Without the “Doing” – Analysis is Disempowered

In my March 20, post titled Technical Issues, I mentioned the free WordPress theme I choose, does not seem to support APA format.   To check APA compliance please activate this link: APA Format Without the Doing Analysis is Disempowered final

Without the “Doing” Analysis is Disempowered

Developing a Professional Field of Practice – Quote 1 of 5

The third quote I have chosen to reflect upon comes from the ‘Developing a Professional Field of Practice’ (item 1 of 5), is shown  in the graphic I created below (using the tool at Hetemeel.com).  The quote is from the course textbook (Merriam and Brockett, 2007, p. 253).

Without the doing Einstein

Objective:  This quote discusses the core of having a field of professional practice. Without “doing” there is no point to analysing what “could be”.  The thing that caught my attention was the lack of power in reflecting on ideas without taking action.  Researchers Merriam and Brockett (2007, p. 253) define praxis as “the interaction of reflection and action.  Merriam-Webster’s dictionary defines praxis as “exercise or practice of an art, science, or skill; practical application of a theory”.  Educators need to both reflect and exercise action.  Otherwise, there will be no positive impact in our sphere of influence, for lasting change of any consequence or significance.

Reflective:  After reading the quote (Merriam and Brockett, 2007 p. 253) and upon doing further research, I realized that a key role of educators, is to put things into practice for ourselves. Then we can assist adult learners in developing skills to help reach their individual goals and create an environment to assist social change in our world.  Reflection and analysis are symbiotic with action.  We should not just reflect without doing anything about our thoughts, and we do not want to take action without thinking (except in an emergency like a fire (automatic action to get out).   As we continue to move back and forth through these elements, they will have an impact on us for the next steps in our progress.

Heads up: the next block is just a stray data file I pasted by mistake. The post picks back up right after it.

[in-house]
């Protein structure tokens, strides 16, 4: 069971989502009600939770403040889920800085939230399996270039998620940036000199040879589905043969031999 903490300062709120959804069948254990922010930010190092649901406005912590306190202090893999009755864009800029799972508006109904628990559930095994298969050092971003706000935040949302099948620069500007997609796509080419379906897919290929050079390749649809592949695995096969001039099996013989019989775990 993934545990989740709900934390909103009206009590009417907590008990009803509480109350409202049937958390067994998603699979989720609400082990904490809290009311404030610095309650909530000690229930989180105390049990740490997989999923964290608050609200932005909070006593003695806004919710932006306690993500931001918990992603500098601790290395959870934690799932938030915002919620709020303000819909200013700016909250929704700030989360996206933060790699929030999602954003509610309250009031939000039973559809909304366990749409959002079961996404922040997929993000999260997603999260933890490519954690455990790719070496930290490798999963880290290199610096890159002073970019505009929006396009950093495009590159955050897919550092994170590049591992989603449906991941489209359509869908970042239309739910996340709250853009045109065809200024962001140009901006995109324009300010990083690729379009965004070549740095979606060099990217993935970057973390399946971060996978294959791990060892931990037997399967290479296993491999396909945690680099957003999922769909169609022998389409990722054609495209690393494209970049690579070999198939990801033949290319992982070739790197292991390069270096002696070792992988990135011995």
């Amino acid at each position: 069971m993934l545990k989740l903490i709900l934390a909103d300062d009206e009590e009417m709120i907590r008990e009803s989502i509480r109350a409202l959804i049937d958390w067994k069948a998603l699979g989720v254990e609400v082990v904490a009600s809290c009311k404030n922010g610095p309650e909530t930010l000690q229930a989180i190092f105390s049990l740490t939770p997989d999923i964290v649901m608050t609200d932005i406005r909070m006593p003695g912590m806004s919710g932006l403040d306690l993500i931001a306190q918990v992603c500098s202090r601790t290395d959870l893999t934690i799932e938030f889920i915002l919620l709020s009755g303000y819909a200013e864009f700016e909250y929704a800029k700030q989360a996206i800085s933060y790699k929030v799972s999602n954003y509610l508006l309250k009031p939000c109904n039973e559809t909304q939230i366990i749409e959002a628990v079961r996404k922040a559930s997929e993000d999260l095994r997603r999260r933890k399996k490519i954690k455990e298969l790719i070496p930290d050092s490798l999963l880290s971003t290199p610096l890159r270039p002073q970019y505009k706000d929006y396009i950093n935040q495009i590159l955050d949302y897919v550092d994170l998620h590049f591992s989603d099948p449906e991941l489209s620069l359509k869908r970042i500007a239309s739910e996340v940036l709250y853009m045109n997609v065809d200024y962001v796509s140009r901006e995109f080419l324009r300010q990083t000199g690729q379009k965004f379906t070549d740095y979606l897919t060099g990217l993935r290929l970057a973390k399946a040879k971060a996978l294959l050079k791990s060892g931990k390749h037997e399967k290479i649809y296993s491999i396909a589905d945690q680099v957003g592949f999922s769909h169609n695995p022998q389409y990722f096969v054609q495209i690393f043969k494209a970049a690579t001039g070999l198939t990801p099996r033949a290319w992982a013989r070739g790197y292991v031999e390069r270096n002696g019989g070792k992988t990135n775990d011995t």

Interpretive:  So much of my life has been influenced by “action and reflection”.  In my teenage years I determined I would keep learning beyond high school and began saving money to pay for my first year at university.  If I did not reflect, I would not have taken the step to get a job and earn the money to attend post-secondary education.  I had already determined that I did not want to go into debt to attend school and I was not going to get any significant financial help from family and friends.  Finances could have prevented me from accomplishing my dream to attain the level of education I felt I needed to succeed in life.  When I read the quote (Merriam and Brockett, 2007, p. 253), my “Aha” moment was to realize that I needed both action and reflection to succeed.  Early in life, I added a third element to the mix.  That element was to eliminate the word “try”.  Before we were married in 1977, I discussed with my fiancée that we were not going to ‘try” to be married.  We would “do” marriage.  Breaking up was not an option.  Interestingly this same idea surfaced in the “Star Wars” movie released later the same year.  Yoda the master teacher of the Jedi knights said, “Try not.  Do, or do not. There is no try”.  This idea has led to many accomplishments and created huge impact in all areas of my life.  Educators may not always be able to provide each student with the resolve to have a “do” attitude, however introducing the concept along with action and reflection will contribute to better learning.